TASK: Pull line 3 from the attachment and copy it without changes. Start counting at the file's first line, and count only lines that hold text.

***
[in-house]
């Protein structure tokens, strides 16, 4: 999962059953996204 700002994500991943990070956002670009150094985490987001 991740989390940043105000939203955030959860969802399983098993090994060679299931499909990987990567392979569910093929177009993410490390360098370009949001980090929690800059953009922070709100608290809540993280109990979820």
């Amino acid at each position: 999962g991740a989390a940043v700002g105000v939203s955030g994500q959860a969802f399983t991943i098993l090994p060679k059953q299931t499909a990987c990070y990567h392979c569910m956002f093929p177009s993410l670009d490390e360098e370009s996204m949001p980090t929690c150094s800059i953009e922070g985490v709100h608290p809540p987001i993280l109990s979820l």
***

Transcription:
């Amino acid at each position: 999962g991740a989390a940043v700002g105000v939203s955030g994500q959860a969802f399983t991943i098993l090994p060679k059953q299931t499909a990987c990070y990567h392979c569910m956002f093929p177009s993410l670009d490390e360098e370009s996204m949001p980090t929690c150094s800059i953009e922070g985490v709100h608290p809540p987001i993280l109990s979820l």